Friday, 18 November 2011

What the heck are Skylanders?

I consider myself hip.

I’m also delusional.

It’s a killer combo.

This year I’ve volunteered at a music festival, learnt to surf and am all too aware that Cliff Richard is still the king of cool.

It’s fair to say I have my finger on the pulse.

But when I was asked if we’d like to receive and review a brand new children’s toy and video game called Skylanders I was a little stumped.

I referred instantly to my personal Wikipedia of children’s trends and latest ‘must haves’ - my six-year-old son - and he was without hesitation like:

“Well yeah, they are awesome, get with the programme, daaaaaaaad.”

Or words to similar effect.

It was the children’s toy AND video game that had me befuddled.

Surely children’s toys and video games are two separate things?

Not so with Skylanders.

‘The amazing new video game where toys come to life’

That’s the advert tag-line, and I couldn’t better it for a single sentence description.

Yes, the characters really do come to life.

Or within a video game anyway.

With the starter pack we were sent we got three characters, and each character is from a different family, or type, of Skylander. Much like star-signs there are earth, air, fire, water and magic characters.

Each different type has its specific benefits and are better used at different stages of this adventure and problem solving game.

It reminded me of the concept of the Lego adventure games, where you need to be a particular character in order to solve the problem in front of you.

But rather than pressing a button, here you put a physical character onto the powered portal, and they then appear within the game, and at your control.

It’s a very clever and engaging concept.

And it doesn’t end there.

Each character is equipped with a ‘brain’ - I’m guessing which is actually a memory chip - and their quests and achievements are recorded. Even more impressively your characters achievements are individually recorded on any console you use them on.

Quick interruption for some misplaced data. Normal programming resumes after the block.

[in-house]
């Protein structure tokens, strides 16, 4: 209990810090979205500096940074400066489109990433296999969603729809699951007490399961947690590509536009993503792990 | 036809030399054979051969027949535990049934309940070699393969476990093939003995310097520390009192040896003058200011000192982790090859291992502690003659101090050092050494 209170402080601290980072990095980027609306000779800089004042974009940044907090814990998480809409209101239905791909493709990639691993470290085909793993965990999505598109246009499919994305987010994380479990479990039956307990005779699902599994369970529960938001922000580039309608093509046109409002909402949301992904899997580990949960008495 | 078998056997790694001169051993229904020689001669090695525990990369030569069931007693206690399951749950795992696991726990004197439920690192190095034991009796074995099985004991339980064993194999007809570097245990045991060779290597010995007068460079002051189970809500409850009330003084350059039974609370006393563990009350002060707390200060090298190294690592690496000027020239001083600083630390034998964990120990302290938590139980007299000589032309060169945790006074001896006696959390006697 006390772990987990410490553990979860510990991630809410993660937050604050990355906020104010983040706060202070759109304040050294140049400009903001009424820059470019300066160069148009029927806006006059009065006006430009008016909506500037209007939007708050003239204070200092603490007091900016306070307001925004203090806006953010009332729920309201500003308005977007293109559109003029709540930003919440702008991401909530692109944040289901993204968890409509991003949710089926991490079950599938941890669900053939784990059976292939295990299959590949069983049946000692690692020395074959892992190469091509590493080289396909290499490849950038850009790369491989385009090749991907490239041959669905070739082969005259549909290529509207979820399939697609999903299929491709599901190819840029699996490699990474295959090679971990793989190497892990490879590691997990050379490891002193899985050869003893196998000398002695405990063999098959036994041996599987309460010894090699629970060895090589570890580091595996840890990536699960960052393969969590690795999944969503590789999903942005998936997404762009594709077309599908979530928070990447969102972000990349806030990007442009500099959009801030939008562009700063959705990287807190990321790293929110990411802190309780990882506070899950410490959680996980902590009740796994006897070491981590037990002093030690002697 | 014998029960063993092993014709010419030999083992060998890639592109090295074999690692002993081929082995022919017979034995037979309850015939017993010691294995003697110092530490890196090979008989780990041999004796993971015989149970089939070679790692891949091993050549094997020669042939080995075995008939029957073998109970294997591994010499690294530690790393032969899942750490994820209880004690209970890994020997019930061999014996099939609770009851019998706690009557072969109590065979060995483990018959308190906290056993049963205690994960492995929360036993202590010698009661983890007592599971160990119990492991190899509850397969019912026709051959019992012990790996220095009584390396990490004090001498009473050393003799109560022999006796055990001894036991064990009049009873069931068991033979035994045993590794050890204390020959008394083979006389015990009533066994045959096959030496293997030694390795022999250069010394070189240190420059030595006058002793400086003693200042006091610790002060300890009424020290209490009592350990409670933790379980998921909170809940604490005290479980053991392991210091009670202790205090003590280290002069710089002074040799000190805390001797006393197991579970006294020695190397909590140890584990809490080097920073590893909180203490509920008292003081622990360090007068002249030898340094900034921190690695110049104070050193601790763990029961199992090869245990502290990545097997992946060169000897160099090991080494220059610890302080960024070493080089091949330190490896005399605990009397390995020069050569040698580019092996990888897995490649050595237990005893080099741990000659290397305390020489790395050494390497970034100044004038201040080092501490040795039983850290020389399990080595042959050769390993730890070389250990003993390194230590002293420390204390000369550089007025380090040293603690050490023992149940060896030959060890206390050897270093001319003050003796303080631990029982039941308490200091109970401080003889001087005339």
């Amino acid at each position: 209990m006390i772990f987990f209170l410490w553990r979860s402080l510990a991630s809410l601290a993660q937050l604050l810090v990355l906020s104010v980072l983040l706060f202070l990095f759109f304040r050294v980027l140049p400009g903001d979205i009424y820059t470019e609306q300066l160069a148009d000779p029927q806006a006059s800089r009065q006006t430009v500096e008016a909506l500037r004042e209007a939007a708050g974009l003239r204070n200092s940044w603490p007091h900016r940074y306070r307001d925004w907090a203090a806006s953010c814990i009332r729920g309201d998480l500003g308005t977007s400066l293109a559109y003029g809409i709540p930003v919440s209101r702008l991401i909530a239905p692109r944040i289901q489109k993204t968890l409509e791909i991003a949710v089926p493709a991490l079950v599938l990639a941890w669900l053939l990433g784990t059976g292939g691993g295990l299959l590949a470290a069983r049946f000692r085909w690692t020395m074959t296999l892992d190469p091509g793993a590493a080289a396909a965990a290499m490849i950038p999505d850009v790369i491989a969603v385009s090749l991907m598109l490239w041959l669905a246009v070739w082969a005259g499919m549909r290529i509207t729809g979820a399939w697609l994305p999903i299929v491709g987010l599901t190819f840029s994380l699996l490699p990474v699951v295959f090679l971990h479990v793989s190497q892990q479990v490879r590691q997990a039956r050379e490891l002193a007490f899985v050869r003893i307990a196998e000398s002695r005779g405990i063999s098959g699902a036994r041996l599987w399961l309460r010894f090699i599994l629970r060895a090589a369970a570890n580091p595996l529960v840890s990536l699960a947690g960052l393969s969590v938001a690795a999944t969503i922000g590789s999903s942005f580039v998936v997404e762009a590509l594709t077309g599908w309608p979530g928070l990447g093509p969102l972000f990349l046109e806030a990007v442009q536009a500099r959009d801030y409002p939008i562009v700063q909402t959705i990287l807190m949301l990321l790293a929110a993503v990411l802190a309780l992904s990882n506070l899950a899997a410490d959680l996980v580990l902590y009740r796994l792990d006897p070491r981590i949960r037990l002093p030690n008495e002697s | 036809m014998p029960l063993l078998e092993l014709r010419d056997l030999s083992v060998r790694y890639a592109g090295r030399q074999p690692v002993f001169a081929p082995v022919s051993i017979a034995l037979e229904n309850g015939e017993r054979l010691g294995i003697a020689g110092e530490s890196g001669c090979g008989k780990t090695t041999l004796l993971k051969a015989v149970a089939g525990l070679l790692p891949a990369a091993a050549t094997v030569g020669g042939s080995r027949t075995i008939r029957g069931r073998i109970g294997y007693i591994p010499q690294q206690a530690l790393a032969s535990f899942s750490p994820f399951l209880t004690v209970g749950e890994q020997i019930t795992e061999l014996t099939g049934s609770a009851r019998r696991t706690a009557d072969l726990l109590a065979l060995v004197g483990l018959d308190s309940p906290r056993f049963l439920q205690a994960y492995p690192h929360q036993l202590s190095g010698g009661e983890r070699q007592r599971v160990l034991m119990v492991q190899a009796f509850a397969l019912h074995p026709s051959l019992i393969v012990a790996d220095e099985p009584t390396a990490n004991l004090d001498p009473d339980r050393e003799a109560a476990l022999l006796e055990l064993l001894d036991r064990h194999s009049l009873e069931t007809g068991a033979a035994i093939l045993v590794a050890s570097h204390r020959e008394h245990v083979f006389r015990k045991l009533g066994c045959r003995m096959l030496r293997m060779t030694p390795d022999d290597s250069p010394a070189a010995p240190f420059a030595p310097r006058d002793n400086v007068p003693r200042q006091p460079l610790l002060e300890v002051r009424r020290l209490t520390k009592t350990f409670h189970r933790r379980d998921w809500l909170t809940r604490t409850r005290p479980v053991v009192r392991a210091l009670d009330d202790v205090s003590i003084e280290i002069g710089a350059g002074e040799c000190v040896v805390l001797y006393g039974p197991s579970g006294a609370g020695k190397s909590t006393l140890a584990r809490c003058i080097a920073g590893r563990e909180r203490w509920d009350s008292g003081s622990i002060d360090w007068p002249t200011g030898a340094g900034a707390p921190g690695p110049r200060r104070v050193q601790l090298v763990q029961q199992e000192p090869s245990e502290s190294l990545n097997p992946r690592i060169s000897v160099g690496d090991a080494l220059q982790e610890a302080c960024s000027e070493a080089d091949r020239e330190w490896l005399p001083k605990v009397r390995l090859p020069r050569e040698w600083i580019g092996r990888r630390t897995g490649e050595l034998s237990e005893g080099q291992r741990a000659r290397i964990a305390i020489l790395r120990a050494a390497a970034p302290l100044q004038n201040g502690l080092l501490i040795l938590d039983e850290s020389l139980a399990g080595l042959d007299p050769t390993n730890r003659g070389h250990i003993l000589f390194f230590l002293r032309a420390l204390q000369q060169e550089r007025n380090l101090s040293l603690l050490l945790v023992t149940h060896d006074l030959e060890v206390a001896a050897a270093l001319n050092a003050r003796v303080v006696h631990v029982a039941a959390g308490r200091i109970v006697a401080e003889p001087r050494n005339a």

Thus you can take your characters to a friend’s house, and play with them their, and all that they do, levels they crack etc, isn’t lost when you get home.

Very, very clever.

Probably too clever to me.

My son has got into it, although at nearly seven I’m guessing he’s a little too young. Which hasn’t stopped him looking at what characters he ‘needs’ for Christmas.


And while I could be cynical at the clear and excellent merchandising and commercial concept behind it all, I’d rather point out the benefits of him having to really think about the characters he would like next.

It’s not a case of just picking the one that looks the best, it’s about him ensuring the team of Skylanders he assembles is balanced and covers all the different groups of character. Enabling him to successfully complete the quests put in front of him.

It all sounds very complex, and as an imbecile, I still don’t get it completely, but have found the parent’s guide to Skylanders very useful.

And am sure this children’s toy AND computer game will find it’s way down many a chimney this Christmas.

I doubt your kids would be disappointed.

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